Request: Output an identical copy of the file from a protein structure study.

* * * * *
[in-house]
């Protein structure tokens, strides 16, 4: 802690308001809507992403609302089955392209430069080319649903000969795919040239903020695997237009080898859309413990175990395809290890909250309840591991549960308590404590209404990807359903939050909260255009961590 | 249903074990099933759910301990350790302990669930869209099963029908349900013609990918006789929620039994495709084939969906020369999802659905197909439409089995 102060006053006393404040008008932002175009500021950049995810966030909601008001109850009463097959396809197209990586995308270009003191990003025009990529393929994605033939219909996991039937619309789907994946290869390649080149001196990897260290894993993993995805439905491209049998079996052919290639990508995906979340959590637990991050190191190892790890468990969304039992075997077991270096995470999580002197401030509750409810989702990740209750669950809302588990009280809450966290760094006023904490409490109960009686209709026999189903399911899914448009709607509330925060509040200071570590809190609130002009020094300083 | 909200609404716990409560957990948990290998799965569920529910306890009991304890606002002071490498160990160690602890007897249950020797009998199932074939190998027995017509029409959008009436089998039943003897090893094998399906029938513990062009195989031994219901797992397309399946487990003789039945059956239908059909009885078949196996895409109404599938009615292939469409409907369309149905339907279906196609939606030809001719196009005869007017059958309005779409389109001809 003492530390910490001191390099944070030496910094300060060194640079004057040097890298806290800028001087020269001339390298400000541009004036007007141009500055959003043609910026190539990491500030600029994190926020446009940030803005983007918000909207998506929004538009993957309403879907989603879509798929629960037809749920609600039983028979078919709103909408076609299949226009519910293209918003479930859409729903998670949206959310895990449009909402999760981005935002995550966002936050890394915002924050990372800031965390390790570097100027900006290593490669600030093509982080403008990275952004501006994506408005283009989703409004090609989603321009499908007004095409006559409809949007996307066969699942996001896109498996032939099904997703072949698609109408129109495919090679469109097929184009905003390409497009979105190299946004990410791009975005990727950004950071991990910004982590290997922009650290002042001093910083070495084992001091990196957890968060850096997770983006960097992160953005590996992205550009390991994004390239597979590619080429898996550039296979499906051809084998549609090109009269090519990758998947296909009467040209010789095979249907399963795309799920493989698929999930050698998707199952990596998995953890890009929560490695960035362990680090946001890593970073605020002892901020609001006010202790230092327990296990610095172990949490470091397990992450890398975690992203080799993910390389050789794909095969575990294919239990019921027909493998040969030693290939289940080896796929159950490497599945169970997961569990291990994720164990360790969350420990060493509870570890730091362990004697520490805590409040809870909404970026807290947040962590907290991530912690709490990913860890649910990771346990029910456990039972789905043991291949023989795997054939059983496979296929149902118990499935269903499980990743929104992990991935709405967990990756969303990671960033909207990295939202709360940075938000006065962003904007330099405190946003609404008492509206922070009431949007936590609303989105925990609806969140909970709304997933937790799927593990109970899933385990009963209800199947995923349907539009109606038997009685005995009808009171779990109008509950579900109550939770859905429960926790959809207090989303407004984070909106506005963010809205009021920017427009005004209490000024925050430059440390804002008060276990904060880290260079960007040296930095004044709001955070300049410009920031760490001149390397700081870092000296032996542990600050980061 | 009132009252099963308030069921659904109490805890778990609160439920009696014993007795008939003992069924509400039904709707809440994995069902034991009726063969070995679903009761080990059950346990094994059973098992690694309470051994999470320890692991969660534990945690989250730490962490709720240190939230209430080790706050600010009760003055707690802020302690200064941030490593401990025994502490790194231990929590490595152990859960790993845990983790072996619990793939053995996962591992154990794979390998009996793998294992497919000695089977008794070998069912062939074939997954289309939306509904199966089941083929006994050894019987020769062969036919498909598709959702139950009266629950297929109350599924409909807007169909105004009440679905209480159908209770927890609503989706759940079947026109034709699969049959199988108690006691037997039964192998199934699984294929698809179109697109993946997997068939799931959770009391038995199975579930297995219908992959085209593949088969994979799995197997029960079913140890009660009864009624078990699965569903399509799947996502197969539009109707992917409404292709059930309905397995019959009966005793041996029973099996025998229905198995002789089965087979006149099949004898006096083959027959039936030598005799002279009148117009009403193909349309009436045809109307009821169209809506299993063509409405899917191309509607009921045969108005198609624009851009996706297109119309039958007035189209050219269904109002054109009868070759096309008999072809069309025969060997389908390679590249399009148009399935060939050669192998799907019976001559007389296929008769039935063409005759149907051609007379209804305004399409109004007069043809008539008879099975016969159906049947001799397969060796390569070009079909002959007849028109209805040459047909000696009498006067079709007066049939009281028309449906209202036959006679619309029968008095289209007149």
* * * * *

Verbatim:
[in-house]
């Protein structure tokens, strides 16, 4: 802690308001809507992403609302089955392209430069080319649903000969795919040239903020695997237009080898859309413990175990395809290890909250309840591991549960308590404590209404990807359903939050909260255009961590 | 249903074990099933759910301990350790302990669930869209099963029908349900013609990918006789929620039994495709084939969906020369999802659905197909439409089995 102060006053006393404040008008932002175009500021950049995810966030909601008001109850009463097959396809197209990586995308270009003191990003025009990529393929994605033939219909996991039937619309789907994946290869390649080149001196990897260290894993993993995805439905491209049998079996052919290639990508995906979340959590637990991050190191190892790890468990969304039992075997077991270096995470999580002197401030509750409810989702990740209750669950809302588990009280809450966290760094006023904490409490109960009686209709026999189903399911899914448009709607509330925060509040200071570590809190609130002009020094300083 | 909200609404716990409560957990948990290998799965569920529910306890009991304890606002002071490498160990160690602890007897249950020797009998199932074939190998027995017509029409959008009436089998039943003897090893094998399906029938513990062009195989031994219901797992397309399946487990003789039945059956239908059909009885078949196996895409109404599938009615292939469409409907369309149905339907279906196609939606030809001719196009005869007017059958309005779409389109001809 003492530390910490001191390099944070030496910094300060060194640079004057040097890298806290800028001087020269001339390298400000541009004036007007141009500055959003043609910026190539990491500030600029994190926020446009940030803005983007918000909207998506929004538009993957309403879907989603879509798929629960037809749920609600039983028979078919709103909408076609299949226009519910293209918003479930859409729903998670949206959310895990449009909402999760981005935002995550966002936050890394915002924050990372800031965390390790570097100027900006290593490669600030093509982080403008990275952004501006994506408005283009989703409004090609989603321009499908007004095409006559409809949007996307066969699942996001896109498996032939099904997703072949698609109408129109495919090679469109097929184009905003390409497009979105190299946004990410791009975005990727950004950071991990910004982590290997922009650290002042001093910083070495084992001091990196957890968060850096997770983006960097992160953005590996992205550009390991994004390239597979590619080429898996550039296979499906051809084998549609090109009269090519990758998947296909009467040209010789095979249907399963795309799920493989698929999930050698998707199952990596998995953890890009929560490695960035362990680090946001890593970073605020002892901020609001006010202790230092327990296990610095172990949490470091397990992450890398975690992203080799993910390389050789794909095969575990294919239990019921027909493998040969030693290939289940080896796929159950490497599945169970997961569990291990994720164990360790969350420990060493509870570890730091362990004697520490805590409040809870909404970026807290947040962590907290991530912690709490990913860890649910990771346990029910456990039972789905043991291949023989795997054939059983496979296929149902118990499935269903499980990743929104992990991935709405967990990756969303990671960033909207990295939202709360940075938000006065962003904007330099405190946003609404008492509206922070009431949007936590609303989105925990609806969140909970709304997933937790799927593990109970899933385990009963209800199947995923349907539009109606038997009685005995009808009171779990109008509950579900109550939770859905429960926790959809207090989303407004984070909106506005963010809205009021920017427009005004209490000024925050430059440390804002008060276990904060880290260079960007040296930095004044709001955070300049410009920031760490001149390397700081870092000296032996542990600050980061 | 009132009252099963308030069921659904109490805890778990609160439920009696014993007795008939003992069924509400039904709707809440994995069902034991009726063969070995679903009761080990059950346990094994059973098992690694309470051994999470320890692991969660534990945690989250730490962490709720240190939230209430080790706050600010009760003055707690802020302690200064941030490593401990025994502490790194231990929590490595152990859960790993845990983790072996619990793939053995996962591992154990794979390998009996793998294992497919000695089977008794070998069912062939074939997954289309939306509904199966089941083929006994050894019987020769062969036919498909598709959702139950009266629950297929109350599924409909807007169909105004009440679905209480159908209770927890609503989706759940079947026109034709699969049959199988108690006691037997039964192998199934699984294929698809179109697109993946997997068939799931959770009391038995199975579930297995219908992959085209593949088969994979799995197997029960079913140890009660009864009624078990699965569903399509799947996502197969539009109707992917409404292709059930309905397995019959009966005793041996029973099996025998229905198995002789089965087979006149099949004898006096083959027959039936030598005799002279009148117009009403193909349309009436045809109307009821169209809506299993063509409405899917191309509607009921045969108005198609624009851009996706297109119309039958007035189209050219269904109002054109009868070759096309008999072809069309025969060997389908390679590249399009148009399935060939050669192998799907019976001559007389296929008769039935063409005759149907051609007379209804305004399409109004007069043809008539008879099975016969159906049947001799397969060796390569070009079909002959007849028109209805040459047909000696009498006067079709007066049939009281028309449906209202036959006679619309029968008095289209007149």